The educational goals we should have — and how we tend to undermine them
August 13th, 2012 by Briana Cummings
In his book The Global Achievement Gap, educator Tony Wagner identifies the core competencies everyone should master by the end of high school:
- Critical thinking and problem solving (the ability to ask the right questions)
- Collaboration across networks and leading by influence
- Agility and adaptability
- Initiative and entrepreneurialism
- Accessing and analyzing information
- Effective written and oral communication
- Curiosity and imagination
How to teach these competencies? Perhaps by following the mantra, “First do no harm.” In another book, Creating Innovators, Wagner identifies five ways in which current educational practices actively undermine the development of these competencies:
- By focusing on individual achievement (e.g., GPA), schools fail to promote collaboration skills.
- By rewarding specialization, which hinders innovation. Wagner says the director of talent at Google once told him, “If there’s one thing that educators need to understand, it’s that you can neither understand nor solve problems within the context and bright lines of subject content.”
- By penalizing mistakes, which makes students risk-averse. Innovation requires failure. The mantra of design firm IDEO is “Fail early, fail often.” Stanford’s Institute of Design told Wagner, “We’re thinking F is the new A.” But, as Wagner puts it, “The whole challenge in schooling is to figure out what the teacher wants. And the teachers have to figure out what the superintendent wants or the state wants. It’s a compliance-driven . . . culture.” A rich psychological literature describes the learning benefits of treating mistakes as opportunities for learning, rather than as things to be avoided.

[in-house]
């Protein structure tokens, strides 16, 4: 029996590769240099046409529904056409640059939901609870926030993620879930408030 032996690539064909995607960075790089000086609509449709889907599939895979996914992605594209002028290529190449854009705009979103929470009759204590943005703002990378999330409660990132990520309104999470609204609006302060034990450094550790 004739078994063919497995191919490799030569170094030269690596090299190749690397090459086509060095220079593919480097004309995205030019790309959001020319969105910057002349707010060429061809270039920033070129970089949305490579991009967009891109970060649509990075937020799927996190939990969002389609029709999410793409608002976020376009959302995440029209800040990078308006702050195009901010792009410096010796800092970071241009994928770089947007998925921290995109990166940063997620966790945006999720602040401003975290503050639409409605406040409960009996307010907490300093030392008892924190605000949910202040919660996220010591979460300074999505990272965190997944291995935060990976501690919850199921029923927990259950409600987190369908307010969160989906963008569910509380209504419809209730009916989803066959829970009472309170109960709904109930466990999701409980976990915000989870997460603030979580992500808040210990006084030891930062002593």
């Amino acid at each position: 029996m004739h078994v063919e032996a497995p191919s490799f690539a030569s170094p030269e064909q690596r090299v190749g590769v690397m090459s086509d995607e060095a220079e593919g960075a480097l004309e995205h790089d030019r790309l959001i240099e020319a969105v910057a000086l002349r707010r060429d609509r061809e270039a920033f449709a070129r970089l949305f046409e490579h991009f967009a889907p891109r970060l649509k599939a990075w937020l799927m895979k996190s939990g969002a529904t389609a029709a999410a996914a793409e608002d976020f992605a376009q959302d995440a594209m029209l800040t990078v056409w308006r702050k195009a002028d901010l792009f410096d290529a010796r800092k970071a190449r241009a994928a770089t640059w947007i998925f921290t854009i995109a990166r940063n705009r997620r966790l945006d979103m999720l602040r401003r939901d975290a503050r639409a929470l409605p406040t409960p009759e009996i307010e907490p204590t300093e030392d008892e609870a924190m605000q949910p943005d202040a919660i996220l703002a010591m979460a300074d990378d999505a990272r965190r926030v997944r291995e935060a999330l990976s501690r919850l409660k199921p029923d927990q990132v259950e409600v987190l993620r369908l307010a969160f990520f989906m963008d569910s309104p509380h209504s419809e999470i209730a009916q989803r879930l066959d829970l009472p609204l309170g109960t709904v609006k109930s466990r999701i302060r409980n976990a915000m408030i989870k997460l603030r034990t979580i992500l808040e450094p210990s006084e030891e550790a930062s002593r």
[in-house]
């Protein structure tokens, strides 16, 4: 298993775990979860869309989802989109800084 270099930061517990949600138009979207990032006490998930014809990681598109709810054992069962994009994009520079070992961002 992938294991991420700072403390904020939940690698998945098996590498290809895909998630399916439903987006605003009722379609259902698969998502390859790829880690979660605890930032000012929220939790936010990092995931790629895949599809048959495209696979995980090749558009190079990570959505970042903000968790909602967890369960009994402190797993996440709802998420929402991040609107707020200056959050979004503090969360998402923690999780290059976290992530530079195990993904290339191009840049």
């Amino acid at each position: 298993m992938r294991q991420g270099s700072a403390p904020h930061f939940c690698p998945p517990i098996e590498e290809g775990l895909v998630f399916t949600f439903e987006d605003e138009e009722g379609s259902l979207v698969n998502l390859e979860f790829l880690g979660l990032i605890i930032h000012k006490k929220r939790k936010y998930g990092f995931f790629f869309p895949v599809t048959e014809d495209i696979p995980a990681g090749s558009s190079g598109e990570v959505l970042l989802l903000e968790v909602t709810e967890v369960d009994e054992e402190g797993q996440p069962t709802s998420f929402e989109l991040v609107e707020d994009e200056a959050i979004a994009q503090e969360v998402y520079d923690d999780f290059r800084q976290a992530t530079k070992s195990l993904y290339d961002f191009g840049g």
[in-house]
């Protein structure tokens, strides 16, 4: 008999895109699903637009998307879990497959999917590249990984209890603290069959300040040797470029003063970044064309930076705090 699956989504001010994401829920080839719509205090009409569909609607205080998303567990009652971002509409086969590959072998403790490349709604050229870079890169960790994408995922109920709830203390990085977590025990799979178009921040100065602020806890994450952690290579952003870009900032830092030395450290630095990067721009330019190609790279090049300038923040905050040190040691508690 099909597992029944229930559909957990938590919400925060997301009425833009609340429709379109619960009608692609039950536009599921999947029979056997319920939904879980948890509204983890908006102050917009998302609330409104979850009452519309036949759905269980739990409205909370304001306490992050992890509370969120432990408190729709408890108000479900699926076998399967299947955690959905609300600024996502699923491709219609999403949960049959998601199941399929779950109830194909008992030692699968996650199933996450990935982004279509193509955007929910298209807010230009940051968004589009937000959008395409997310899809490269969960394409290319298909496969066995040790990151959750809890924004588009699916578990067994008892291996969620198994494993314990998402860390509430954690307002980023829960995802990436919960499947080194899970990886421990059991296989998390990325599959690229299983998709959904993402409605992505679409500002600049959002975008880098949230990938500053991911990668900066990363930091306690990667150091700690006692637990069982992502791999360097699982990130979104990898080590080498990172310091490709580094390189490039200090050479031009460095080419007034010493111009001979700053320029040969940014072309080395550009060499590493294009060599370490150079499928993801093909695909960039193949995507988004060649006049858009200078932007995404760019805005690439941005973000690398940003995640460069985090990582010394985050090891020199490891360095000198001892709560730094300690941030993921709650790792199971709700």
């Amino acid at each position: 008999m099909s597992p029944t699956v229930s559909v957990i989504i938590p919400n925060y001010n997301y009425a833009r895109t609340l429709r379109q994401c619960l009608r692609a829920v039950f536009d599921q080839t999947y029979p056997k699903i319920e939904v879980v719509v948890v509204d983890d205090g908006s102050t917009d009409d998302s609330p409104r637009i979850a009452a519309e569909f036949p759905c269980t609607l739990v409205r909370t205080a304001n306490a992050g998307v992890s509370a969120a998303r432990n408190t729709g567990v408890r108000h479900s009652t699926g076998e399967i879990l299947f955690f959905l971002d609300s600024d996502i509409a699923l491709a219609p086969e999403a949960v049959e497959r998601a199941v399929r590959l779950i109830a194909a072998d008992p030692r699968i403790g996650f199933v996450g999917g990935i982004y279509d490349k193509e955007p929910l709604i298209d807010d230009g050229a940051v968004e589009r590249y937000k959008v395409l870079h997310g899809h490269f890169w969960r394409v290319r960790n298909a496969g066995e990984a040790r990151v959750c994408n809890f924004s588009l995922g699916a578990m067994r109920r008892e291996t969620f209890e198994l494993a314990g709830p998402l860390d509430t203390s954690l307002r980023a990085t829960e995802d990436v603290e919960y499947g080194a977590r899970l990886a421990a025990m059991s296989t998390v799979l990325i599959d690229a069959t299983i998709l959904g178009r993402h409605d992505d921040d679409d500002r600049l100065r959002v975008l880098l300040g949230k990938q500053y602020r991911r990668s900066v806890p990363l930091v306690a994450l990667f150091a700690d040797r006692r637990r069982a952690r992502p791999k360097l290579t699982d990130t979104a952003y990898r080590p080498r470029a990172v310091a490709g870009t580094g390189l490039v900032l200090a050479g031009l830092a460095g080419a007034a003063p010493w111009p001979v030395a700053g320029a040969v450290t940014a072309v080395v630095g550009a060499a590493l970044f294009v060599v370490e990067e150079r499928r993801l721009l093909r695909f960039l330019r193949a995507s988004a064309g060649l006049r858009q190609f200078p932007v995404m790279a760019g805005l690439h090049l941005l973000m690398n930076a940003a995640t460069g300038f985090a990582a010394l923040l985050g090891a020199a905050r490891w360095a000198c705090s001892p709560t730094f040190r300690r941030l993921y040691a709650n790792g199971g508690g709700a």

- “Learning is profoundly passive.” It does not draw on what each individual student brings to the table, and it does not actively engage the student as their on principal self-teacher.
- By relying on extrinsic incentives (i.e., grades), we dampen intrinsic motivation. We are all born with curiosity, inquisitiveness, and the drive for purpose and meaning. (On our innate search for purpose, see Victor Frankl’s Man’s Search for Meaning). Extrinsic rewards and punishments destroy these intrinsic motivators (See, e.g., Alfie Kohn‘s comprehensive reviews of the academic literature on this topic.) Conversely, Wagner found that parents of innovators encouraged their children to play in exploratory ways, with fewer toys and with more unstructured time in their day. This reliance on children’s intrinsic curiosity in turn leads to passion and a “profound sense of purpose.” Wagner says that students powered by their intrinsic quest for purpose and meaning not only learn better, but are also motivated by a desire to make a difference in the world, not by the desire for academic achievement.
For more, see Erica Swallow’s post on Forbes.com, “Creating Innovators: Why America’s Education System Is Obsolete.”